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Freedom Caucus Looks to Return Republicans Back to Roots

A small group of Republicans in Lansing don’t like the direction the party is going and they are working to do something about it.

They call themselves the Freedom Caucus, a group of Republican representatives who consider themselves “Constitutional Conservatives” and are uniting to create a voice in Lansing, against more progressive policies from both parties. Freedom Caucus Pkg 1 19 2300 01 14 11still001

The Freedom Caucus was launched with its first four members just before the legislature began last week in Lansing. On the very first vote on the House floor they made themselves known. The final vote was 102-8, those eight dissenting votes are either members of the Caucus, or soon to be.

“We’re very principled. We’re very convicted in our beliefs,” said Rep. Steve Carra, Chair of the Freedom Caucus, “We want to stand strong on those.”

The Caucus is a sliver of the Republican party that wants to bring the rest of the party back to the traditional platforms. The Caucus so far is made up of Chair Carra, Vice Chair Rep. Matt Maddock, Secretary Rep. Rachelle Smit, and Parliamentarian Rep. Angela Rigas. There are a handful of members yet to be officially added, including Rep. Joseph Fox of Fremont and Rep. Neil Friske of Ellsworth.

“In terms of being pro life and pro gun,” said Carra. “And less rules and regulation and taxes, and fines.”

Democrats have the majority and more Republicans are sliding toward the middle. Carra says not because of beliefs but because of influence.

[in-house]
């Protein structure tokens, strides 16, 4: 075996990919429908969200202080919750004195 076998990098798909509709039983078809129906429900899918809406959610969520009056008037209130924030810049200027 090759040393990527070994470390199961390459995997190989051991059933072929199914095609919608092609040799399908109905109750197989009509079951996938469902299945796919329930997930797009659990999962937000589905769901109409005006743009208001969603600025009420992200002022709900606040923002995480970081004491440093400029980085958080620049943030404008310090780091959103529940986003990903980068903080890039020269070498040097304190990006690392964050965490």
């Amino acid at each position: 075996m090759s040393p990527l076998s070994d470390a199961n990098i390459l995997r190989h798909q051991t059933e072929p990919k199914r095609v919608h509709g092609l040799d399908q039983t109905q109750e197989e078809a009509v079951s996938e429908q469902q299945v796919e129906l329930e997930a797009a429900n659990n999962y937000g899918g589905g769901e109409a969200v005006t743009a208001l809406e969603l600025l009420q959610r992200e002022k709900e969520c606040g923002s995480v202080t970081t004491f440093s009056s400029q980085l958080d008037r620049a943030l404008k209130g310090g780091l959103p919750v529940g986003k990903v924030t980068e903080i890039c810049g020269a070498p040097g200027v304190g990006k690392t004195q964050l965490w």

“There are people who may want to brand themselves as moderates, but if it’s with what the lobbyists want, then that doesn’t make you moderate,” said Carra. “You’re doing the interest of those with access and connections in Lansing.”

Right away they made their mark, the first vote on the floor was to elect Joe Tate as Speaker of the House. Usually this comes to a unanimous vote. This year there were eight ‘no’ votes.

“I would’ve voted no on any of the Democrats for Speaker,” said Carra, “I just don’t agree with them on so many critical issues.”

While it had no impact on the outcome, those who voted no saw committee assignments limited and signaled trouble for Republicans as a whole.

“This is a very narrow majority, 56-54, and that requires us to come to the middle,” said Rep. Matt Hall, House Minority Leader. “We can’t go and start pushing down these divisive policies.”

The Freedom Caucus needs numbers to truly make a difference and know that takes time.

“We won’t get any good legislation through but hopefully since it’s only a small majority not everything is going to get there,” said Rep. Friske. “Hopefully we can do a lot of stopping of a lot of really bad stuff.”

Or they can inspire voters to elect more like-minded lawmakers to their cause.

“I think the Republican Party uniting behind the principles of the Republican Party, like we want, is the best way to inspire people,” said Carra.

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